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High Prevalence of tetM as Compared to tetK Amongst Methicillin-Resistant Staphylococcus aureus (MRSA) Isolates from Hospitals in Perak, Malaysia

AUTHORS

Melissa Hui-Ling Ong 1 , Wai-Yew Ho 2 , Wei-Wen Ng 1 , Choy-Hoong Chew 1 , *

AUTHORS INFORMATION

1 Department of Biomedical Science, Faculty of Science, Universiti Tunku Abdul Rahman, Kampar, Perak, Malaysia

2 Centre for Foundation Studies, Universiti Tunku Abdul Rahman, Kampar, Perak, Malaysia

ARTICLE INFORMATION

Jundishapur Journal of Microbiology: 10 (6); e13935
Published Online: June 12, 2017
Article Type: Research Article
Received: October 7, 2016
Revised: February 15, 2017
Accepted: March 1, 2017
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Abstract

Background: Methicillin-resistant Staphylococcus aureus (MRSA) has become a great concern to public health as it is one of the most successful and adaptable human pathogens. Antibiotic is still the main treatment for infected patients. Therefore, identifying the prevalence of antibiotic resistant genes is essential to reduce the mortality and morbility rate of MRSA-infected patients.

Objectives: This study aimed to identify the prevalence of tetracycline resistance of MRSA and its determinants (tetK and tetM) and their relationship with SCCmec types.

Methods: One hundred and seventeen MRSA isolates were collected from different body sites (eg, blood, pus, tissue, synovial fluid, eye, spinal fluid, wound, and nasal cavity) from patients with age of 1- to 90-years old. Antibiotic susceptibility tests were carried out in order to determine tetracycline resistant MRSA. Total DNA was extracted using modified spin column method and subjected to duplex PCR for the amplification of genes of interests (mecA, tetK and tetM) and multiplex PCR for the SCCmec types identification.

Results: Out of 117 MRSA isolates, 76.1% were found to be tetracycline resistant, 8.5% were intermediate resistant and 15.4% were susceptible to tetracycline. Among the tetracycline resistant isolates, 97.8% carried tetM, while 42.7% carried tetK. The two genetic determinants were found mostly associated with SCCmec type III MRSA, whereby 95.0% harbored tetM while 37.0% co-carried tetK. tetK was presented alone (9.1%) in SCCmec type IV MRSA, although tetM was found in SCCmec type V MRSA.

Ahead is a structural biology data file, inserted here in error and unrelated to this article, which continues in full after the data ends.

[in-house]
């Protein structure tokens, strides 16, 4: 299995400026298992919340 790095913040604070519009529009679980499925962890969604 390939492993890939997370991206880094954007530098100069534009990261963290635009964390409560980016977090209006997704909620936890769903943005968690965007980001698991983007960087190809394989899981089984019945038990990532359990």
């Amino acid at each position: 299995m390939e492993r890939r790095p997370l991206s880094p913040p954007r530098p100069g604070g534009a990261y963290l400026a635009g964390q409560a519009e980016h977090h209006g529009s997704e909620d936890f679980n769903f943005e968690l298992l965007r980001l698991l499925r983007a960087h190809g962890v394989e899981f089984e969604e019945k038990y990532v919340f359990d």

Conclusions: Tetracycline determinant tetM is more prevalent than tetK in this region of study and most of these determinants are found encoded in SCCmec type III. Since tetracycline antibiotic is losing its efficacy, this antibiotic should be prescribed more wisely.

Keywords

tetM tetK Sccmec Tetracycline Resistance MRSA Duplex PCR

Copyright © 2017, Jundishapur Journal of Microbiology. This is an open-access article distributed under the terms of the Creative Commons Attribution-NonCommercial 4.0 International License (http://creativecommons.org/licenses/by-nc/4.0/) which permits copy and redistribute the material just in noncommercial usages, provided the original work is properly cited.
1. Background

Staphylococcus is a genus of Gram-positive bacteria with a spherical shape (cocci) that is arranged in grape-like (staphylo-) clusters. They are microflora of the skin and mucosal surface of human body and animals. However, they will turn virulent when the immune system is compromised. The most virulent species of the genus is known as Staphylococcus aureus (1). This bacteria is able to infect a wide range of species and is implicated in human health complications such as skin and soft tissue infection (SSTI), abscesses, food poisoning, toxic shock syndrome, septicemia, endocarditis and pneumonia (2).

Antimicrobial medication has been the major treatment for related infections in the last decade. However, due to the over usage of antibiotics, Staphylococcus begins to develop resistance by harboring antibiotic resistance genes. Methicillin-resistant S. aureus (MRSA) emerged shortly after the introduction of methicillin in 1959 (3). Since then, several epidemic waves of antibiotic-resistant of S. aureus species have occurred worldwide, which included resistance against tetracycline, aminoglycoside, macrolide, lincosamide and other antibiotics. In this era, the multidrug-resistant MRSA also shows decreased susceptibility to glycopeptide antibiotics such as vancomycin which is considered as the last resort of antibiotics (4).

The emergence of MRSA is attributed to the acquisition of a Staphylococcal Cassette Chromosome mec (SCCmec), which is a heterogenous mobile genetic element. This cassette holds the key resistant gene (mecA) that is responsible for the β-lactam antibiotic resistance in MRSA (5). Basically, the structures of SCCmec consist of a mec gene complex which houses the mecA gene and its regulatory elements, a cassette chromosome recombinases (ccr) complex, and the flanking direct repeat sequences that contain the integration site sequence for SCC. SCCmec is classified based on the combination of ccr gene complex and the class of the mec gene complex, whereas subtyping of SCCmec is performed on basis of the polymorphisms or variations in J regions (6-9). At present, a total of 11 main types of SCCmec with sizes ranging from 20.9 kb to 66.9 kb have been defined by International Working Group on the Staphylococcal Cassette Chromosome Elements (IWG-SCC) based on their structural features (10).